What is the difference between federal and state gun laws? Why do I need to understand both?
In these gun laws pages, we refer to both “federal gun laws” and “state gun laws.” The major difference between the two has to do with who makes the law, who prosecutes someone who violates the law, and what the penalty is for breaking the law.
One reason why it is important for you to know that there are these two sets of gun laws is so that you can understand all of the possible ways that the abuser might be breaking the law, and you can better protect yourself. Throughout this section, we will be referring mostly to state laws. Be sure to also read our Federal Gun Laws pages to see if any federal laws apply to your situation as well. You will need to read both state and federal laws to see which ones, if any, the abuser might be violating.
If you are calling the police because you believe the abuser has violated a gun law, you do not necessarily need to be able to tell the police which law was violated (state versus federal) but local police cannot arrest someone for violating federal law, only for violating state/local laws. Only federal law enforcement, the Bureau of Alcohol, Tobacco and Firearms (“ATF”), can arrest someone for violating federal laws. If the local police believe that a state law is being violated, they could arrest the abuser and hand the case over to the state prosecutor. If the local police believe a federal law is being violated, hopefully, the police department will notify the ATF or perhaps the U.S. Attorney’s office in your state (which is the federal prosecutor). For information on how you can contact ATF directly to report the violation of federal gun laws, go to Who do I notify if I think the abuser should not have a gun? If the abuser is breaking both state and federal laws, s/he might be prosecuted in both state and federal court.
What is the definition of a felony?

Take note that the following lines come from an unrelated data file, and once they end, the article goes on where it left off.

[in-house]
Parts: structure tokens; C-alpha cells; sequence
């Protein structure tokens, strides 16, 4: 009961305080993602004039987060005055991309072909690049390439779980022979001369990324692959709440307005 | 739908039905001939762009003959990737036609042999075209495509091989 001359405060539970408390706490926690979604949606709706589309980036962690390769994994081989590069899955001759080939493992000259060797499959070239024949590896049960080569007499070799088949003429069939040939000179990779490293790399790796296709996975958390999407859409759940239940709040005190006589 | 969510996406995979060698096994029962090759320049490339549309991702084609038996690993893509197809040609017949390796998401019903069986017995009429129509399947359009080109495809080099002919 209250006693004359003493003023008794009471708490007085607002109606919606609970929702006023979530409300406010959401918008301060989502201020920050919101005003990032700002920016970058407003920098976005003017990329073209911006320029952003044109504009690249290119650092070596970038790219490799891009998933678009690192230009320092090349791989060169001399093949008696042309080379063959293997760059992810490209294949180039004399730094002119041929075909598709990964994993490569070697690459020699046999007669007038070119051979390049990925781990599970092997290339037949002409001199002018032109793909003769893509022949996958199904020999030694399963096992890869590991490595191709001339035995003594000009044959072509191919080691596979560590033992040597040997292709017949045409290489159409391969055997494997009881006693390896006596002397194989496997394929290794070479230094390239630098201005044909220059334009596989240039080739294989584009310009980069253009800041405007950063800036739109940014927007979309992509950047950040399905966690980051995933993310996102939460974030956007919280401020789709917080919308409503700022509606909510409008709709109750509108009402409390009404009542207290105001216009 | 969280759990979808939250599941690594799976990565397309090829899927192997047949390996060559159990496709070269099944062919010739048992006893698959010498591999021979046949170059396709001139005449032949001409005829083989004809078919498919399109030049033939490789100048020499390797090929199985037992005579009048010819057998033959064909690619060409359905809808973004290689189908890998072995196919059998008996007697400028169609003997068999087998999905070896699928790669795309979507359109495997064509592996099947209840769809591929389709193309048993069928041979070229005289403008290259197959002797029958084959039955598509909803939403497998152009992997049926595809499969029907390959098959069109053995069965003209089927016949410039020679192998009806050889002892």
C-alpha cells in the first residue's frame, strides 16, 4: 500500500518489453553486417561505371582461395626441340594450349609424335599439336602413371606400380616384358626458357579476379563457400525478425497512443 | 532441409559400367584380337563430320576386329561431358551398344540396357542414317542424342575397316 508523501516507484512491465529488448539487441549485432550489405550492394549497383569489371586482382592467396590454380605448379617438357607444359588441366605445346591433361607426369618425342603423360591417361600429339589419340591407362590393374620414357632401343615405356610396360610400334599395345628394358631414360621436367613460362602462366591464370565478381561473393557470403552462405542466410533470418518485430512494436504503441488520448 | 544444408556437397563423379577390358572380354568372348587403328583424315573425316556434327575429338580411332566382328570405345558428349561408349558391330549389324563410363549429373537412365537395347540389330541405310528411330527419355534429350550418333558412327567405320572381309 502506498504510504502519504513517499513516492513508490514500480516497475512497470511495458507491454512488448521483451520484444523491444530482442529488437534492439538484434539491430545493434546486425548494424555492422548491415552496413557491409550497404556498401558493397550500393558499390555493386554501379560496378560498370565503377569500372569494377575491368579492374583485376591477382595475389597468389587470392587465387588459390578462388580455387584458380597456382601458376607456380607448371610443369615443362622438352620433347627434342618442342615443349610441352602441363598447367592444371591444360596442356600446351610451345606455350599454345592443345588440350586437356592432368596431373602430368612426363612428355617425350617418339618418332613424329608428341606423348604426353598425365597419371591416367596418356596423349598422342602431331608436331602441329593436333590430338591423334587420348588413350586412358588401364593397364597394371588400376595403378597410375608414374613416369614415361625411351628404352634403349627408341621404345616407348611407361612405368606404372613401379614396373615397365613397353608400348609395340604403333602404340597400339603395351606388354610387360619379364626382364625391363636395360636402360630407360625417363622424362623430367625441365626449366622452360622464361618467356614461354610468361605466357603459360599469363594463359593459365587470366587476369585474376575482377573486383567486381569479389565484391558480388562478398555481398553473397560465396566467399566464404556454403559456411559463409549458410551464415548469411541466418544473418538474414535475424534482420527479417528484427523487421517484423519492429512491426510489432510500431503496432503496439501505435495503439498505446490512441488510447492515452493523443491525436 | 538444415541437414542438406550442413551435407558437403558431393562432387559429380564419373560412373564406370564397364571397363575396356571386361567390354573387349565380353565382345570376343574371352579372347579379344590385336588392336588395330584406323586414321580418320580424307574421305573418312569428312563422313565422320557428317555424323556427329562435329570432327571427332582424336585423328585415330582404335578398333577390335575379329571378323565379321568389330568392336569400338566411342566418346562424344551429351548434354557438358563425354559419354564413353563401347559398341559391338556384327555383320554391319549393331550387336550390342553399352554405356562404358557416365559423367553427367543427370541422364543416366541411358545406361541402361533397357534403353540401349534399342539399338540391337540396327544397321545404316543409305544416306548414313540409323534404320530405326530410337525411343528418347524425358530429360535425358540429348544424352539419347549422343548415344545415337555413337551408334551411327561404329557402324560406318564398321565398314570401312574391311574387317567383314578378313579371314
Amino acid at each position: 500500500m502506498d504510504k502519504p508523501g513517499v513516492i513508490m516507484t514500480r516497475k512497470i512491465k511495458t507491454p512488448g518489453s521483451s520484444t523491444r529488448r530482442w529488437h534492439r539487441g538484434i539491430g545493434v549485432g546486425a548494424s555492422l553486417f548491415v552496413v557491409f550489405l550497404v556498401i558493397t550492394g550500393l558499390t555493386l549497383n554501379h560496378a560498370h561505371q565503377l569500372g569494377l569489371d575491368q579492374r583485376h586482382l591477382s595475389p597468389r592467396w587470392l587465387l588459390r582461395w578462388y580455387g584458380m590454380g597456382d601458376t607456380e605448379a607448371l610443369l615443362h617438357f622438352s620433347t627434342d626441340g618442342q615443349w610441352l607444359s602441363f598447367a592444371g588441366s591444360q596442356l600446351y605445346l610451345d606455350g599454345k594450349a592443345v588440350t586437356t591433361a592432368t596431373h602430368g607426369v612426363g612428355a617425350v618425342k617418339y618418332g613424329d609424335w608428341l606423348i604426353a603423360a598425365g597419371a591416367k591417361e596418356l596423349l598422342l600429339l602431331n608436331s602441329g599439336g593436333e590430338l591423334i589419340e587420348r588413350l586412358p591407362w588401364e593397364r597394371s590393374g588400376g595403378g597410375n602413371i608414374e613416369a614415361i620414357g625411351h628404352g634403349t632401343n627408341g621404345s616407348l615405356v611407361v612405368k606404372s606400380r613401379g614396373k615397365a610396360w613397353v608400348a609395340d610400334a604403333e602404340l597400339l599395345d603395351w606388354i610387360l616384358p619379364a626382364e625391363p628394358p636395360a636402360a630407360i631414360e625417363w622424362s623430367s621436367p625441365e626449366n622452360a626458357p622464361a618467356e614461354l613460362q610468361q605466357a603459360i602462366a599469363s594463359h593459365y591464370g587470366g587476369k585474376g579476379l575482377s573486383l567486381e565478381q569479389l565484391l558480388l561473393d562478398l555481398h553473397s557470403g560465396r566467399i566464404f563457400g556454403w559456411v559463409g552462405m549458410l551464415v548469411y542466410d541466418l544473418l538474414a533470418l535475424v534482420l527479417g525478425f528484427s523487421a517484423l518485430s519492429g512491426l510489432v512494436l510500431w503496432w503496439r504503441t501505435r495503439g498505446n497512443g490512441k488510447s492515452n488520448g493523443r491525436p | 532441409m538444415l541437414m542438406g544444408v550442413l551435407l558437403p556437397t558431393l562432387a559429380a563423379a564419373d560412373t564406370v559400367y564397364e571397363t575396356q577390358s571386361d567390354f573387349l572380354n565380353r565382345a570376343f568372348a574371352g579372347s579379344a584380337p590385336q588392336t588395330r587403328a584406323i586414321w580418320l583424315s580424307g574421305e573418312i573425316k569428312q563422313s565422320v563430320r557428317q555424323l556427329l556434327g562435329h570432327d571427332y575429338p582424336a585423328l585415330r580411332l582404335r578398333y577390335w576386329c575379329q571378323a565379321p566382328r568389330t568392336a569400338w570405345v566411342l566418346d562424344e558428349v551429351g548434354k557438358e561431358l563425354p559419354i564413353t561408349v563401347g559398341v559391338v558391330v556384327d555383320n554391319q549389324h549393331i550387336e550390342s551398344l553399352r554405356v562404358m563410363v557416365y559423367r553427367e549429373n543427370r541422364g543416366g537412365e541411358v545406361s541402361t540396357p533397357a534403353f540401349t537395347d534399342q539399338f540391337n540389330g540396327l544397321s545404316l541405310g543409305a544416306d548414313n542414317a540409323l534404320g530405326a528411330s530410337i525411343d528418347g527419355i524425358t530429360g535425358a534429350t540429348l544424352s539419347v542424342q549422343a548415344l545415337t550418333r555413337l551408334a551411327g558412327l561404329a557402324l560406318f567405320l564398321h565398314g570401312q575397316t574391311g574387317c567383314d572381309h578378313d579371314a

Throughout these gun law pages, we will refer to laws that make it illegal for someone convicted of a felony to have a gun. In North Carolina, a felony is any offense that is punishable by a prison sentence of more than one year in the state prison or a death sentence.1 However, you cannot always tell if someone was convicted of a felony only by looking at the amount of time s/he actually served in prison since sentences are often reduced or pled down. If you are unsure if the abuser was convicted of a felony, you might want to talk to the prosecutor who handled the criminal case against the abuser to find out or go to the courthouse where s/he was convicted and search the conviction records.
For information on how a felony is defined under federal law, please see the Federal Gun Laws page.
1 NCGS § 14-1
I am a victim of domestic violence and the abuser has a gun. Do I have legal options for getting the gun away from the abuser?
North Carolina law says that a person cannot have or buy a gun if s/he:
- Is on probation and does not have the court’s written permission to possess a firearm;1
- Has been convicted of a felony;2
- Has been found not guilty of a crime by reason of insanity;
- Has been determined to not have the mental capacity to proceed in a criminal case;3
- Is an illegal drug user or an addict;
- Has been found to be mentally incompetent by a judge or has been committed to any mental institution;
- Is an illegal immigrant in the United States or has renounced his or her citizenship; or
- Has been discharged from the armed forces under dishonorable conditions.4
If any of these situations apply to the abuser, it may be illegal for him/her to have a gun. Also, if you have a domestic violence protective order (DVPO) against the abuser, you can ask the judge to order that the abuser cannot have or buy a gun as part of the DVPO. Go to I have a domestic violence protective order (DVPO) against the abuser. Can s/he keep a gun or buy a new gun? for more information.
In addition, federal laws, which apply to all states, restrict an abuser’s right to have a gun if you have a restraining order against him/her that meets certain requirements. Go to Federal Gun Laws for more information.
1 NCGS § 15A-1343(b)(5)
2 NCGS § 14-415.1(a)
3 NCGS § 14-415.3(a)
4 NCGS § 14-404(c)